However, Blockbuster recently announced that their DVD rental customers can now return movies to their local Blockbuster store.  Now, from a consumer perspective, that is something truly differentiating.  There are times when one of my Netflix movies doesn’t fit a need (e.g. the kids want to watch a movie) or I still haven’t received my new movie and in the past, I actually rented a movie from Blockbuster.  Being able to do that withouth any additional cost is valuable to me and I am guessing to others, as well.  As a marketer, I applaud Blockbuster for turning their brick-and-mortar stores back into a DVD rent by mail strength, especially since its not like Netflix can open 5,000 stores like Blockbuster.

My one complaint with Blockbuster is the integration between online and offline is not complete.  For example, if I return a by-mail movie at Blockbuster and rent a new one, I need to manually remove the new one from my online queue.  Also, I need to have an account at the local store – even though I have an online account.  Still steps in the right direction and enough for me to test drive the Blockbuster service.

Do It Right Or Don’t Do It At All

Saturday, October 21st, 2006

I needed to buy an iPod for a gift and I thought I would try Best Buy’s in store pick-up.  I love the concept – buy your product online, select the closest store that has the item in stock and in about an hour it will ready for pick up.  The convenience of online shopping without the wait or cost of shipping.

What I didn’t realize is that the pick-up area for online orders (at least at my local Best Buy) is the customer service desk, which also handles returns.  Not only are those desks notoriously understaffed (there was one person working), but since returns never seem to be straightforward the wait can be quite long.  When I arrived, I was 3rd in line and it took over 15 minutes for me to pick-up my order.

Given that there were no check-out lines and the store wasn’t busy (except for the returns), I have no doubt that I could have just walked into the store, found someone to get the iPod from the locked case, and paid for my purchase all within about 5 minutes.

After I left the store, I noticed that my receipt had a customer service number listed and I figured I would call to complain.  However, to add to my frustration, there was a 45 minute wait to talk to a customer service agent.  Needless to say, I won’t be visiting Best Buy anytime soon.

The bottom line – if you are going to roll out a new service, make sure you take the time to do it right.  In this case, Best Buy turned a loyal and satisfied customer into a frustrated one by the delivering the exact opposite of what it was supposed to be offering.

Best Practices and Big Brand Fallacy

Wednesday, August 30th, 2006

As marketers, we tend to want to emulate the biggest and most successful businesses. Simply by mentioning that Apple, Best Buy, or Amazon, or whomever the aspirational brand might be does something a certain way, may be enough all the justification that we need to proceed with a certain course of action.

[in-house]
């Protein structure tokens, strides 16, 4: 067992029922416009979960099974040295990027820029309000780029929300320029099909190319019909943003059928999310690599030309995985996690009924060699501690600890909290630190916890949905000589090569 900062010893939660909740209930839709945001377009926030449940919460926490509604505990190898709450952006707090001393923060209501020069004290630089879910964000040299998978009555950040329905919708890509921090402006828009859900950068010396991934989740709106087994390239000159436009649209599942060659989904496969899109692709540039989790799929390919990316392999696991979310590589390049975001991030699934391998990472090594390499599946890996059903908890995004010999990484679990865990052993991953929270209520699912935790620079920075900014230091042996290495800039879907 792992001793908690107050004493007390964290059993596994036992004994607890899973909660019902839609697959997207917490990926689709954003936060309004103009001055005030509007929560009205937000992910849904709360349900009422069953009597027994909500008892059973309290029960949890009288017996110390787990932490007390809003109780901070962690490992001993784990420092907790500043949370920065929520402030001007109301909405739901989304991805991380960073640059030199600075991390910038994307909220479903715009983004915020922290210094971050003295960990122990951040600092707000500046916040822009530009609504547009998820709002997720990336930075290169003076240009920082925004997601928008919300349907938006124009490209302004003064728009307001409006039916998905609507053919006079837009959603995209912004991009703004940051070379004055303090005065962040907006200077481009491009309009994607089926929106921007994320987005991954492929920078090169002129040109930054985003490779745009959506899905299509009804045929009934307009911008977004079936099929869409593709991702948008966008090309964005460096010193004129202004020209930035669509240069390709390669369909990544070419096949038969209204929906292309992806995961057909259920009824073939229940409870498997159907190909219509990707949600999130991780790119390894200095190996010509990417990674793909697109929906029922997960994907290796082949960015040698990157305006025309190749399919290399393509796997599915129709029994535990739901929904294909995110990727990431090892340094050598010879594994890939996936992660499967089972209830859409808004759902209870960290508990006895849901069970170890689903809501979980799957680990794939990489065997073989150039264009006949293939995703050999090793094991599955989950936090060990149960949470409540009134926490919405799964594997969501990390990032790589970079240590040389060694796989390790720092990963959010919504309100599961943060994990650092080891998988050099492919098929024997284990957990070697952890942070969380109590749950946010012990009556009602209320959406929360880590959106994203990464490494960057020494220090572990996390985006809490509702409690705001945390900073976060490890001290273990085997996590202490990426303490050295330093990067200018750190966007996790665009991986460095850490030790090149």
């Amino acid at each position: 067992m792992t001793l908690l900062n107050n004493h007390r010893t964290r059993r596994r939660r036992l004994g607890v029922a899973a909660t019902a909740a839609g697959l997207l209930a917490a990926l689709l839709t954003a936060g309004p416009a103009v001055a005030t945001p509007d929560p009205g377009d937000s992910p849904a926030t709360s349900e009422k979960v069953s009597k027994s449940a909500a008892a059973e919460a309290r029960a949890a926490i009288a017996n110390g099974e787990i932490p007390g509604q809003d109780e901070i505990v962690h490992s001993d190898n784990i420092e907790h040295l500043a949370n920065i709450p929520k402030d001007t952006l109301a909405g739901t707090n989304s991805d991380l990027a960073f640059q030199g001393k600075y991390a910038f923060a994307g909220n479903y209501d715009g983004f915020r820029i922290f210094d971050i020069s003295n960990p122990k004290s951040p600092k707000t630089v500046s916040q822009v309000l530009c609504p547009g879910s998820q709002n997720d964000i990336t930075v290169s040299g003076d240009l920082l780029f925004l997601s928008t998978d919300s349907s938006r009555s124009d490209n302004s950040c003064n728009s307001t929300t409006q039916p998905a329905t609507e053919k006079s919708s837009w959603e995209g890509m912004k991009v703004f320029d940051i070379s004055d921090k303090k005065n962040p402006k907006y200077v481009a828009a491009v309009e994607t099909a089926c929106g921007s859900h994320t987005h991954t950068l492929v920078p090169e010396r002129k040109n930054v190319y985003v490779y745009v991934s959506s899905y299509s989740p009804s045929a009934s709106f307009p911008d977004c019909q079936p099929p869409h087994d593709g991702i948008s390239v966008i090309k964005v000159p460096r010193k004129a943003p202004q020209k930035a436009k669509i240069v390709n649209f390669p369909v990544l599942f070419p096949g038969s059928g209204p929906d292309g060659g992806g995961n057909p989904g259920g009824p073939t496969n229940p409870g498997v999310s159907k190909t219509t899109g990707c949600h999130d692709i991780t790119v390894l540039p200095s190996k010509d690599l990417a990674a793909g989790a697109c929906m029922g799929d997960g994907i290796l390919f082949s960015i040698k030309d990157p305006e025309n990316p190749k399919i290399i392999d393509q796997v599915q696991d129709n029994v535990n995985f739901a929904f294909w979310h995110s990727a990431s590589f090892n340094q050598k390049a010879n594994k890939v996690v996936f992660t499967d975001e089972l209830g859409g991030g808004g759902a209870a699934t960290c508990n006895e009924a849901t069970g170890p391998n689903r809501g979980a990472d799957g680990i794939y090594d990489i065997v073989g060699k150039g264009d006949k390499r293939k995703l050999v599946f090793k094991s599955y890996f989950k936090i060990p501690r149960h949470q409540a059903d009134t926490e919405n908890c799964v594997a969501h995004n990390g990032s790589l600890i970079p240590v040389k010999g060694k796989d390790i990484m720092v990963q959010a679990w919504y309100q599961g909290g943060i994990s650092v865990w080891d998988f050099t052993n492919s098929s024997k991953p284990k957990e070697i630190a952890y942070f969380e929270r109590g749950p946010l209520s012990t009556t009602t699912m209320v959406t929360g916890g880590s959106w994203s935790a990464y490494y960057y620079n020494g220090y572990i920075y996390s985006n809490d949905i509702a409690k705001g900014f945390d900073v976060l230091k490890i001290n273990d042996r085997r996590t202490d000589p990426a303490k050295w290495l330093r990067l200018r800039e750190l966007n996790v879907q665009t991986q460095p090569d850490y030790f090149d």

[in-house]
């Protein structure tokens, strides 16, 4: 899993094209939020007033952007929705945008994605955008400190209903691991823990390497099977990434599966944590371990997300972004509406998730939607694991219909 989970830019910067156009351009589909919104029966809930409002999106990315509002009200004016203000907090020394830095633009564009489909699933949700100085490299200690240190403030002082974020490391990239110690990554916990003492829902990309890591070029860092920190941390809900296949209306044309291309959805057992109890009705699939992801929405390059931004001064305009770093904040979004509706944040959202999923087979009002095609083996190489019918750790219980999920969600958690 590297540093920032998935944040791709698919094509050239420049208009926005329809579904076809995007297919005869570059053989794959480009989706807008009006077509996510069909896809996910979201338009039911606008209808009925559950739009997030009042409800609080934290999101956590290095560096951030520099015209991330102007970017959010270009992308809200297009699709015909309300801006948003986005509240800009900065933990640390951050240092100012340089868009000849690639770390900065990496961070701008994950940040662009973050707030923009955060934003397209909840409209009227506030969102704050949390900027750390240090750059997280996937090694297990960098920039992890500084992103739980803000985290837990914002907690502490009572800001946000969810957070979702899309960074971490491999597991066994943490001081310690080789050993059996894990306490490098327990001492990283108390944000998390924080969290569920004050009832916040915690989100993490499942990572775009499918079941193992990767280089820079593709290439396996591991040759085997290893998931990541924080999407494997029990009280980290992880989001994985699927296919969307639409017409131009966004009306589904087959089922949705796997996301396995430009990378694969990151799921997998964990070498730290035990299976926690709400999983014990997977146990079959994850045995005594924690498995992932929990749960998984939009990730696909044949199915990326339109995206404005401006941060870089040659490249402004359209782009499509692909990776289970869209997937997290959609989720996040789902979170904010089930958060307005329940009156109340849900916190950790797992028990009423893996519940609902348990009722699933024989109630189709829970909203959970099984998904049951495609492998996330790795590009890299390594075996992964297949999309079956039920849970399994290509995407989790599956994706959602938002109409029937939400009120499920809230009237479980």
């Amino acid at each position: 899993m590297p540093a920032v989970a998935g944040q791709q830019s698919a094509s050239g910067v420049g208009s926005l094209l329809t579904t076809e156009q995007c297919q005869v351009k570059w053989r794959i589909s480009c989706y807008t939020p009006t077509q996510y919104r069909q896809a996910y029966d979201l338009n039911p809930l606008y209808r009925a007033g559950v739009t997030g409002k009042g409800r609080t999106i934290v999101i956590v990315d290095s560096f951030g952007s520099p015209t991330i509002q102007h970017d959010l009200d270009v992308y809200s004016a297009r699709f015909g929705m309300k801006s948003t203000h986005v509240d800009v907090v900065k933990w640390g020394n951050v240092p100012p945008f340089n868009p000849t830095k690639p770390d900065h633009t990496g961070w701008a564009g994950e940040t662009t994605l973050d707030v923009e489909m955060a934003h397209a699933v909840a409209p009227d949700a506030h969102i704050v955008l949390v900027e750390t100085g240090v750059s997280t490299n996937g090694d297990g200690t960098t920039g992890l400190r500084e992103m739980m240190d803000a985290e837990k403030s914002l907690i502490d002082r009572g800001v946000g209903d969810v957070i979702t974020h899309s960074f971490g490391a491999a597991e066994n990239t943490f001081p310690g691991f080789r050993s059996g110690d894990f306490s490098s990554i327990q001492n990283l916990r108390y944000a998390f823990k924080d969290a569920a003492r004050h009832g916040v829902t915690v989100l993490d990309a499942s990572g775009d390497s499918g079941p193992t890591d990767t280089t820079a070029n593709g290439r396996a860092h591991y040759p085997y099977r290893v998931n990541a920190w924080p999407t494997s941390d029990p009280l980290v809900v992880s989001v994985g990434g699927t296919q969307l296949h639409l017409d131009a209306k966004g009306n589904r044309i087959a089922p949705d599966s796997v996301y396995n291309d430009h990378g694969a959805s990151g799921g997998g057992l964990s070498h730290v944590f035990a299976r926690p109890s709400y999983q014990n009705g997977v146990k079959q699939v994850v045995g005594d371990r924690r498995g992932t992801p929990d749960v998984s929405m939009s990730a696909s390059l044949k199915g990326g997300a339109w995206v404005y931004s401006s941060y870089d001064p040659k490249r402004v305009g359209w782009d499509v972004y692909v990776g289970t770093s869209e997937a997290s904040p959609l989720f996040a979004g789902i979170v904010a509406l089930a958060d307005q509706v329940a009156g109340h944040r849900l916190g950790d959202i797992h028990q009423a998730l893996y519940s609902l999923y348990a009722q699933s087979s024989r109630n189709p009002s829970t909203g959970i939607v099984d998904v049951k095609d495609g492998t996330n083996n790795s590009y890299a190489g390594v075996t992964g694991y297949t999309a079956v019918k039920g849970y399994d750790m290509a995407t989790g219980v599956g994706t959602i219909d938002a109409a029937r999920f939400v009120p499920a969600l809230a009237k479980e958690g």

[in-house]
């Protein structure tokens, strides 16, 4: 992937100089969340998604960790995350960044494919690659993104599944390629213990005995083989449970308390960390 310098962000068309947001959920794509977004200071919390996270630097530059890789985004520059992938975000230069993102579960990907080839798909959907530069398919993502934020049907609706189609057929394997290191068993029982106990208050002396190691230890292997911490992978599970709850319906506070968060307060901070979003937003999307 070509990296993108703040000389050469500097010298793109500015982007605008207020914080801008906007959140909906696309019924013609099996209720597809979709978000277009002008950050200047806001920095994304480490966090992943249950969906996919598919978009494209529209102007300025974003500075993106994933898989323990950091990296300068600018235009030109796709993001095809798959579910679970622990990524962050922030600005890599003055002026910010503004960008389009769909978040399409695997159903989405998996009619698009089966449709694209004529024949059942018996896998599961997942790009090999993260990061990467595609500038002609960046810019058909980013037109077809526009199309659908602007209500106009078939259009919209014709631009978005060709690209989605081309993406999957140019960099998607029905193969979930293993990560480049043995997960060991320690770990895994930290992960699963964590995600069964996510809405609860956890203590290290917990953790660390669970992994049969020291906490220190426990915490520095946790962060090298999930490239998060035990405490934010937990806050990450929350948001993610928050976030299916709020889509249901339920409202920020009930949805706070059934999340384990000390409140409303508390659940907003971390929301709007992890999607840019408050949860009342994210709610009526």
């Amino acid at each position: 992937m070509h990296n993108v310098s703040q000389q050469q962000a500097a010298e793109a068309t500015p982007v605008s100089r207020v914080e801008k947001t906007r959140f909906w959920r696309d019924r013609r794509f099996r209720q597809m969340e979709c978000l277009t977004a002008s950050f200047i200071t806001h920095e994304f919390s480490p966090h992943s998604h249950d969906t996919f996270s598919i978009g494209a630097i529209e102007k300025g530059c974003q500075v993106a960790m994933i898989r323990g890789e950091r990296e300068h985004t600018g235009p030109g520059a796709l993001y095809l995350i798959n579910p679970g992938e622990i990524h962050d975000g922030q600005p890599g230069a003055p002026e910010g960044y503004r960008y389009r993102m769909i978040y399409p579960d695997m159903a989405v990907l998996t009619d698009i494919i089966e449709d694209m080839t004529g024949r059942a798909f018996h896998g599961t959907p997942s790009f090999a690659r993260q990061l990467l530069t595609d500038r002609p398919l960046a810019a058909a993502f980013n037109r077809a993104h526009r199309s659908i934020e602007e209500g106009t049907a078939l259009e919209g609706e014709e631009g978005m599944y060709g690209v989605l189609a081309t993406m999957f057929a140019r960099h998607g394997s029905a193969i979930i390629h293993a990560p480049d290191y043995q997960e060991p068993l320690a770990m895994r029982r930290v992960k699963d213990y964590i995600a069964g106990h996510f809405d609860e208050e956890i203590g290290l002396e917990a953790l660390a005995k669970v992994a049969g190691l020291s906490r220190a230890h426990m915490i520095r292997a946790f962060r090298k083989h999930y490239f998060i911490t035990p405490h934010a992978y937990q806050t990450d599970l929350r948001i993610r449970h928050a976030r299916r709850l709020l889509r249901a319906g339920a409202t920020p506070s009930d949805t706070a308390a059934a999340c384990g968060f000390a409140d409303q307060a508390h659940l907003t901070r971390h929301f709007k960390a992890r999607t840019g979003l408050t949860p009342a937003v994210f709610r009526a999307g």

For example, my most recent e-mail from Apple contained all images and since my e-mail program automatically suppresses images, the e-mail was blank when I opened it.  Now, you could argue that because Apple is Apple and imagery is important to their brand, sending all-image HTML emails makes sense.  That might be the right decision for Apple, but unless you have big brand power, it probably doesn’t make sense for your company.

Certainly look at what other successful companies are doing and learn from their accomplishments, but don’t forget to take into consideration what assets they have that you don’t.  While intimidation might be the sincerest form of flattery, it may not always make the most business sense.

Building Awareness Isn’t Enough

Tuesday, August 22nd, 2006

Snakes On A Plane, a movie starring Samuel Jackson, received a tremendous amount of buzz on the Internet, which raised expectations for what is certainly a “B” movie.  However, while opening #1 at the box office, the $15 million it brought in was considered a disappointment. 

In a recent post, Seth Godin made an astute observation about the whole Snakes on A Plane phenomenon.  Seth commented:

“I fear that people are missing a fundamental truth: just because people know who you are doesn’t mean they’re going to buy what you sell.”

In other words, building awareness is only part of the puzzle, you also have to have a desirable product or service.  This is an important yet often overlooked concept in both the offline and online worlds.

For example, marketers will obsess about keyword rankings on Google or Yahoo wanting to be ranked as close to the top as possible, but they don’t spend equal time thinking about the experience once the visitor clicks through to the website.  The same can be said for creative in e-mail campaigns and banner advertising. 

Does your link bring the visitor to page with content relating specifically to the keywords they were searching on?  Is the value proposition of your product or service clear?  Is your content scanable and is there a clear call-to-action?  Are you spending as much time looking at your logs to see what people do once they come to your site as you are reviewing your search rankings?